Published : ‘Anjolie Ela Menon : Through the Patina’ by Vadehra Art Gallery, Delhi, 2010, pg. 350.
Mid-Day, 5th September Issue, 2010.
Provenance : Property from a private collection based in Delhi. Artwork was acquired by the present owner from AstaGuru.
Height of the figure - 6ft
In 1960, at the age of twenty, Menon departed India to study art in Europe. There, she was influenced by her exposure to the techniques of the medieval Christian artists. While in Paris, she began to experiment with a muted palette of translucent colours,which she created by the repeated application of oil paint in thin glazes. Painting on hardboard, Menon enhanced the finely textured surface of her paintings by burnishing the finished work with a soft dry brush, creating a glow reminiscent of medieval icons. Menon utilized the characteristics of early Christian art--including the frontal perspective, the averted head, and the slight body elongation--but took the female nude as a frequent subject. The result is a dynamic relationship of eroticism and melancholy. Menon developed her iconography of distance and loss in her later works through her thematic depiction of black crows, empty chairs,windows, and hidden figures; with these paintings, she became internatinally established as an artist of note.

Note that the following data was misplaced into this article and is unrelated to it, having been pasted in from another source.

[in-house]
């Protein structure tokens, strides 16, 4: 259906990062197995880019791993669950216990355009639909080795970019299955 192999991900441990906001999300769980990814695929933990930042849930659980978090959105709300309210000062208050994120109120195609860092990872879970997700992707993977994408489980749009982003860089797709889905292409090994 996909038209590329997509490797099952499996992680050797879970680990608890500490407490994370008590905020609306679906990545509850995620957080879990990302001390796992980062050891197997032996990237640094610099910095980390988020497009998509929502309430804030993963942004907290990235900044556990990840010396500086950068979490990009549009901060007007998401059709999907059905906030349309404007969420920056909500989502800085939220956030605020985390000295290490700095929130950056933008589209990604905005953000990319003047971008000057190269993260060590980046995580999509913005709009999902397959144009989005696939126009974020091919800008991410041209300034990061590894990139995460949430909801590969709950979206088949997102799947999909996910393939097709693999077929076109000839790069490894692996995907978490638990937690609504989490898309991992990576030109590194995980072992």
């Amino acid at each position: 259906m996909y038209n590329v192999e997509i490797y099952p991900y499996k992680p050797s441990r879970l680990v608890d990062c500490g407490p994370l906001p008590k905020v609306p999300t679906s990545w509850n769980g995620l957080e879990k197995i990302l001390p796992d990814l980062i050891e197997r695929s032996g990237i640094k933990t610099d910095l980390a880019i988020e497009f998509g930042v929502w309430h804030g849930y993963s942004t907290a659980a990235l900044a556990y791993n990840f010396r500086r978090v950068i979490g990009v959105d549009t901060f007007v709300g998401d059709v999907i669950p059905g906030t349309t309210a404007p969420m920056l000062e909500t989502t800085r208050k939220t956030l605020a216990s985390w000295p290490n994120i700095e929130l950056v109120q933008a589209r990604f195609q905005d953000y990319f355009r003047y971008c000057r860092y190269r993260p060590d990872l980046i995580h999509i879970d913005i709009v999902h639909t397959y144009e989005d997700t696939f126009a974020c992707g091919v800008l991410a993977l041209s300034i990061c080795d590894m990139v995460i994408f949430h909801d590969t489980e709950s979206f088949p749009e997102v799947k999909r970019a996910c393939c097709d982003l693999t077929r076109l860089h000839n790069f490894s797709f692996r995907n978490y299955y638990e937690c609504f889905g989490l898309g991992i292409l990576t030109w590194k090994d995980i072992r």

Yet, as Menon noted, "when repeated often enough, a motif becomes a symbol which in turn becomes a cliché; a cliché becomes an absurdity, a cartoon". Therefore in 1992, she staged an exhibit of household chairs, trunks and cupboards, all painted with images appropriated from her own paintings. This radical recontextualization of her work constituted a pre-emptive strike by Menon to "remove art from its pedstal". She continued the reimagination of her corpus in the "Mutations" of 1996. Menon manipulated images from her best-known paintings on a computer, and overpainted the print-outs with acrylics and oils. More recently, she embarked on a collaboration with Gayatri Rula to produce sculptures in Muranese glass. Menon created models in clay, which were cast in fibre glass and shaped into glass by the Italian craftspeople of Muran. The objects, ranging from figures of Krishna and Ganesha to bowls and plates, were currently on display at the Dome Gallery of the National Gallery of Modern Art, Mumbai.